Child care constraints are keeping many workers, particularly Black and Hispanic women, from returning to work, according to weekly census survey data analyzed by Ernie Tedeschi, an economist at Evercore ISI.
Some economists say the slowdown was predictable — and a natural reaction to Americans attempting to rush back toward normalcy before the virus was under control.
When it comes to the recovery, “the virus is the boss, not the governor, not the mayor, not the president,” said Austan Goolsbee, a former top economist for President Barack Obama and the author of a recent study that found fear of infection — and not government lockdown policies — drove nearly all of the contraction in economic activity this spring.
Mr. Goolsbee, who is a professor at the University of Chicago’s Booth School of Business, and his colleague Chad Syverson used cellular phone records to track visits to businesses during the pandemic.
The research found that just over one-tenth of the drop was attributable to lockdowns themselves, a share that held constant as areas began to lift restrictions in May. The authors say that suggests that if infections accelerate, public officials will not be able to avoid another economic shock simply by refusing to shut down activity. Consumers will make that decision for them.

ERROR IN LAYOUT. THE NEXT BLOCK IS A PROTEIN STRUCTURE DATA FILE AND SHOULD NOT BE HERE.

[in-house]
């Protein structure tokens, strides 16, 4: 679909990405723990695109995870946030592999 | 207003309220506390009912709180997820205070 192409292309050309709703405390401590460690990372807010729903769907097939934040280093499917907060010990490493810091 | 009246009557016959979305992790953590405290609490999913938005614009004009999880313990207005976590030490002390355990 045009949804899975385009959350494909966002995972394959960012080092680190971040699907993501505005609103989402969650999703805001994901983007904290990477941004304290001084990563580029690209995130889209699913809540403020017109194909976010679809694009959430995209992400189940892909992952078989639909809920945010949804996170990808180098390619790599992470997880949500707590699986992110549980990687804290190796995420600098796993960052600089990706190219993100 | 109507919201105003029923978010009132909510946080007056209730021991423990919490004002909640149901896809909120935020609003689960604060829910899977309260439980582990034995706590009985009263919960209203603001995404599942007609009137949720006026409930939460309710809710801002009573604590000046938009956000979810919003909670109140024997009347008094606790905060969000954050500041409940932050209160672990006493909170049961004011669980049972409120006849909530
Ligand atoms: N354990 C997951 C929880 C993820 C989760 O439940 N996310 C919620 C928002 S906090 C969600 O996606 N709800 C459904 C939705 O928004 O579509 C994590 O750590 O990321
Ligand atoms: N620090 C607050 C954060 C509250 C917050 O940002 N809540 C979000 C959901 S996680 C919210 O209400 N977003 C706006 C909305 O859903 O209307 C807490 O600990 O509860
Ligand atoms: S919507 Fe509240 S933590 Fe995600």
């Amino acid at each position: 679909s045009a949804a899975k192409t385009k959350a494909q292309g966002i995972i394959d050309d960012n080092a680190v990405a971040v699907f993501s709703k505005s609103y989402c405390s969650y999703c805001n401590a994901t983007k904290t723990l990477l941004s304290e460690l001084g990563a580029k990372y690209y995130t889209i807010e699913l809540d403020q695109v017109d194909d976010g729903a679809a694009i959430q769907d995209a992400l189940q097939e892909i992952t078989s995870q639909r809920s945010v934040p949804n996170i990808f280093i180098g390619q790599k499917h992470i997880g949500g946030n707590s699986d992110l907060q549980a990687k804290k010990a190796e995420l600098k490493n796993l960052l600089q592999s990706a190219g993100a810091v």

When cases of the virus first began rising earlier this year, many economists hoped that, with the right set of policies, the United States could avoid most long-term economic damage. The idea was that by providing trillions of dollars in support for households and businesses, the federal government could, in effect, keep the economy in stasis until the health crisis had passed.
There are signs that those efforts were at least partly successful. Nearly a third of the people who lost jobs during the pandemic have already returned to work, according to a poll conducted for The New York Times in early June by the online research platform SurveyMonkey. Another quarter expected to return to their old jobs within the next month.